I am not aware of any surveys measuring support for Clinton or Trump among African-Americans in Iowa, but some national polls and surveys taken in states with larger black populations suggest that Clinton will receive more than 90 percent of African-American votes.


In recent years, Asian-Americans have been the fastest-growing racial or ethnic group in the country and in Iowa. However, Iowa still has far fewer Asian-American residents than African-Americans or Latinos.

The latest census data suggest that as of July 2015, just under 75,000 Iowans (about 2.4 percent of the population) were Asian or Pacific Islanders. No one country dominates the ancestry of our state’s Asian-American community. This graphic comes from the report State of Asian Americans and Pacific Islanders in Iowa, 2015.

Asian population in Iowa photo IowaAsianethnicbreakdown_zpsjrgs8skw.jpg

According to Sanjita Pradhan of the Office of Asian and Pacific Islanders in the Iowa Department of Human Rights, about 21,000 registered Iowa voters are Asian-Americans or Pacific Islanders.

Census data drawing on self-reported information estimated that 17,000 Asian-Americans cast ballots in Iowa’s 2012 general election, but that estimate seems impossibly high. Nationwide research has shown Asian-Americans turn out to vote at far lower rates than do their white or African-American counterparts, for various reasons including language barriers and less campaign outreach to the community.

Using voter registration files, the advocacy organization APIAVote determined that only about 5,560 Asian-Americans in Iowa voted in 2012, Pradhan told me.

The Asian-American population is less dispersed around Iowa than are Latinos. Using the most recent available census data, I compiled a list of Iowa counties where at least 1,000 Asian-Americans live. Again, these numbers do not represent eligible or registered voters.

Iowa counties with the most Asian-American residents
County Estimated total population (July 2015) Asian-American percentage Estimated Asian-American population (July 2015)
Polk 467,711 4.3 percent 20,111
Johnson 144,251 6.4 percent 9,232
Story 96,021 7.8 percent 7,489
Linn 219,916 2.4 percent 5,277
Scott 172,126 2.7 percent 4,647
Dallas 80,133 4.0 percent 3,205
Woodbury 102,782 2.8 percent 2,877
Black Hawk 133,455 2.0 percent 2,669
Buena Vista 20,493 8.3 percent 1,701
Jefferson 17,555 11.6 percent 1,457
Dubuque 97,125 1.4 percent 1,359
Marshall 40,746 3.1 percent 1,263

By my calculations, twelve Iowa counties have at least 1,000 Asian-American residents and would therefore be the likely focus of any voter mobilization effort.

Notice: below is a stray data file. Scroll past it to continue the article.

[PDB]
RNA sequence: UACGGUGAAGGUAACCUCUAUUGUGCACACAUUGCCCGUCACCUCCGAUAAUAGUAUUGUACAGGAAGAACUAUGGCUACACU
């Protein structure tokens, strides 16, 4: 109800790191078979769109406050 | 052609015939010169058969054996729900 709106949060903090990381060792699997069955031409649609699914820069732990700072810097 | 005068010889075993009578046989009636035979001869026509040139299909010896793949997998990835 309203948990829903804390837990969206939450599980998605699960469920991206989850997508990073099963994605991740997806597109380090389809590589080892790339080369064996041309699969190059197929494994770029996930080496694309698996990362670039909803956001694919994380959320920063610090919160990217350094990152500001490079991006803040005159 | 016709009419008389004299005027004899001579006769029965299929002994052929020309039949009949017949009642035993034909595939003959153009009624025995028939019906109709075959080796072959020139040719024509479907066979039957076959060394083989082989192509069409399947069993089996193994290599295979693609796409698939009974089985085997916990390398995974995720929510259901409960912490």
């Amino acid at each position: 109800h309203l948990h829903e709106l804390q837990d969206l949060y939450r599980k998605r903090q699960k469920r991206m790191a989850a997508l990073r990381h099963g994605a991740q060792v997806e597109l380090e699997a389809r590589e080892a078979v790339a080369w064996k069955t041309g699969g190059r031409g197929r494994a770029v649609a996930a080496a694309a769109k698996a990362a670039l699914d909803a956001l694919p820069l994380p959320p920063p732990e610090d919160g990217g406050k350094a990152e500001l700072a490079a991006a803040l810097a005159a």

Counties with most Asian-Americans photo Screen Shot 2016-09-19 at 11.47.08 PM_zpsvqydvf7u.png

Increasing voter registration is among the priorities of the state Office of Asian and Pacific Islanders.

The AAPI electorate is growing rapidly both nationally and in Iowa. Iowa’s Asian population experienced a 49.6% increase from 2000 to 2010 and more recently from 2000 to 2013 Iowa’s Asian population saw a 72.8% increase. Despite growing numbers of the Asian American electorate, significant gaps in citizenship and voter registration for Asian Americans continue to exist. AAPI’s have also been historically underrepresented in elected office and other government positions. To improve civic participation from Asian and Pacific Islander communities the office has the following goals:

· Voter Education—Ensuring all AAPI’s including newly naturalized people to learn about their new rights as a voter.
· Voter registration—Help more API’s to be registered to vote.

State-led voter engagement efforts will necessarily be non-partisan. That said, any increase in Asian-American turnout would likely benefit Clinton.

Considered a Republican-leaning voting bloc in the 1980s and 1990s, Asian-Americans been moving toward the Democratic Party for some time and favored Barack Obama over Mitt Romney by nearly a 3 to 1 margin. Scholars have explained the trend in various ways. Asian-Americans are more likely to line up with Democrats on issues like universal health care and raising taxes to reduce the federal deficit, as well as the concept of a bigger government providing more services, rather than a smaller government.

Writing at the Monkey Cage blog last year, Cecilia Hyunjung Mo noted,

My research with Alexander Kuo and Neil Malhotra offers one explanation. The feeling of social exclusion stemming from their ethnic background might be pushing Asian Americans away from the Republican Party.

Given Trump’s heavy use of “us and them” campaign rhetoric, who can be surprised by national polls showing Asian-Americans much prefer Clinton to the Republican nominee?


Campaigns facing challenges among “likely voters” have two paths to victory: win over enough of the non-supporters, or identify and activate enough “unlikely” voters who are already inclined to support your candidate.

Barack Obama’s strategists realized early in 2007 that their candidate trailed Clinton and John Edwards among Iowa Democrats who had caucused before. So they devised and implemented a brilliant strategy to expand the universe of 2008 Iowa caucus-goers.

Mobilizing minority voters will be only one aspect of a Democratic ground game involving hundreds of staff and volunteers in dozens of field offices around Iowa.

But as pollsters continue to measure support for Clinton and Trump among “likely Iowa voters,” most of whom are non-college-educated white people, keep in mind that a larger than average turnout among Latino, African-American, or Asian-American Iowans could help Clinton outperform her poll numbers.